Na Na pinches her pennies (aka frugal living)

Shh… don't tell anyone I'm poor. They all think I'm living frugal and green just like everyone these days. This is a blog about a senior citizen living a frugal life, on a fixed income, in a low income food desert, and passing along knowledge from lessons learned. Some she learned from her Grandma Mama many years ago and some learned only a few days ago.

Stack effect heat loss

You ever hear of the “stack effect” heat exchange?  In case you haven’t it’s the movement of air in and out of a house which essentially is creating large scale chimneys.  The rising warm air in a house will pull cool air from the outside through any crack or gap it can find which obviously cools the house.  Then the furnace must heat up that colder air which rises and the whole thing repeats over and over again.  This air exchange is magnified when you live in a taller house.  Its called a stack effect because more warm air rising higher means more cold air being pulled in.  During summer months this would be a benefit but during the cold winter months it means enormous heating bills.

In a typical single story house the furnace puts out warm air which rises to the ceiling, cools, then starts to fall.  A cold air return will pull that cooled air back into the furnace to be reheated.  My house, like a lot of older two story houses, doesn’t have a cold air return upstairs.  It doesn’t have a thermostat up there either.  The one thermostat on the ground floor is only measuring the temperature downstairs.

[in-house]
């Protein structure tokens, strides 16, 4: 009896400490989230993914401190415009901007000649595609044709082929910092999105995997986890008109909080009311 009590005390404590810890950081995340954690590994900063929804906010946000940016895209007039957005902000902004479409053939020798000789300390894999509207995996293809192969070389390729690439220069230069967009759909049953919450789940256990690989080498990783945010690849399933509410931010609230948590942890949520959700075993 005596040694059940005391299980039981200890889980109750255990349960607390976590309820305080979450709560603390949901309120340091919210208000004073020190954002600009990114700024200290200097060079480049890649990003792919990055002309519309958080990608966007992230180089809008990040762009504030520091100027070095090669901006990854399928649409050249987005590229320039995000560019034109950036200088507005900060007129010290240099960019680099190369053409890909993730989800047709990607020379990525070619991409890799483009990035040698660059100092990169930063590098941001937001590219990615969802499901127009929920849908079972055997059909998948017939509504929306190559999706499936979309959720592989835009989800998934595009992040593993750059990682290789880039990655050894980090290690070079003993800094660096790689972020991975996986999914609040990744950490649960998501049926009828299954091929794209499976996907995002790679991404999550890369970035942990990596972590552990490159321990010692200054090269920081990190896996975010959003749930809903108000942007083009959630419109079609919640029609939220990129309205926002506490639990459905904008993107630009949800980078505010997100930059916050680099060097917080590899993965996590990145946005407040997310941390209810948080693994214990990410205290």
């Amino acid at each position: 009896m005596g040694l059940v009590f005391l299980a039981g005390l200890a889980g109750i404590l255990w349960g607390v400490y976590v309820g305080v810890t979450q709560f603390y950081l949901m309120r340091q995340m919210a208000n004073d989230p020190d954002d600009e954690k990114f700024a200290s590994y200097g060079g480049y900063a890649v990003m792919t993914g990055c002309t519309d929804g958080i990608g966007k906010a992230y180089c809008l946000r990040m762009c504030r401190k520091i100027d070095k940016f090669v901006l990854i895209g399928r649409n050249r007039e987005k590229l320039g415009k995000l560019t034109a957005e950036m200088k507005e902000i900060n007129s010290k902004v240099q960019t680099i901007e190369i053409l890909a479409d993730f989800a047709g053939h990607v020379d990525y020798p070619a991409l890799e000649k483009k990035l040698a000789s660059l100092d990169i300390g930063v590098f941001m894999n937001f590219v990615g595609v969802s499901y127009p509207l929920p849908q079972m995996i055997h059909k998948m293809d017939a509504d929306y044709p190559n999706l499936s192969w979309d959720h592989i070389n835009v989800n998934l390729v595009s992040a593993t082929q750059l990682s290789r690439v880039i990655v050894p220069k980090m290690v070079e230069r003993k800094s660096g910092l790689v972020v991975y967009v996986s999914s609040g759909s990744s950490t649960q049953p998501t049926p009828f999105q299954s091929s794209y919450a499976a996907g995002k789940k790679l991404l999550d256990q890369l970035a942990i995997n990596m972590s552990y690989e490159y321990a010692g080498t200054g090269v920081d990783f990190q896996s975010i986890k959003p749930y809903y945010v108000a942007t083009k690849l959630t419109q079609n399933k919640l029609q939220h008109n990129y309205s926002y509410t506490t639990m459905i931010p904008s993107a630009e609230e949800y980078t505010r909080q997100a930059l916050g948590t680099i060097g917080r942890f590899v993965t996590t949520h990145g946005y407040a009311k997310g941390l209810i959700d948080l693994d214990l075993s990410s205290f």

Inside temperature when I woke up yesterday

This means that since the heat will be rising, and there is nothing to bring it back down again, the upstairs is going to feel hot while the downstairs will be freezing.  The heat rising to the second floor will cause the thermostat to believe the house is cold so the furnace kicks on.  Yup, a stack effect for sure.  The house has been getting pretty cool at night.  I still don’t know how to use the furnace.  The guy who was supposed to explain it to me forgot and I didn’t see him leave after he finished working under the house.  I’ll be getting in touch with him this week.

Someday I really want to have the furnace replaced with mini-split individual room heating and cooling.   Those are like the kind you find in hotel or hospital rooms.  I could save a lot of money by heating or cooling only the rooms I’m using.  Its a dream though because that type of heating and cooling is way too expensive for my budget.  I just have to do everything I’m able to do to cut down the amount of heat going up to the second floor and out the window where there is an air conditioner.  I’ve already felt the movement of cold air even without having the heat on.  So I’ve been thinking about ways to stop the air flowing through the house.

The windows of the house are double pane type and reasonably tight.  Except for three windows that have air conditioners in them.  Two are downstairs and one upstairs.  That’s a chimney for sure.   Window air conditioners are terribly designed.  Its like having open windows.  Those paper wings do nothing to keep out cold or hot air.  All they do is give the appearance of a closed window and slow down a few insects.


So basically what I would be doing with the furnace on is trying to heat the house with three open windows.  I need to close those windows without removing the air conditioners.  I knew pieces of insulation board would help close the gaps.  The trouble is that I can’t find single sheets of insulation board being sold.  Only bundles.  I looked around my house to see what I could use to prevent as much air flow as possible.  I found the scraps of foam core board leftover from when I made my kitchen drawer organizers.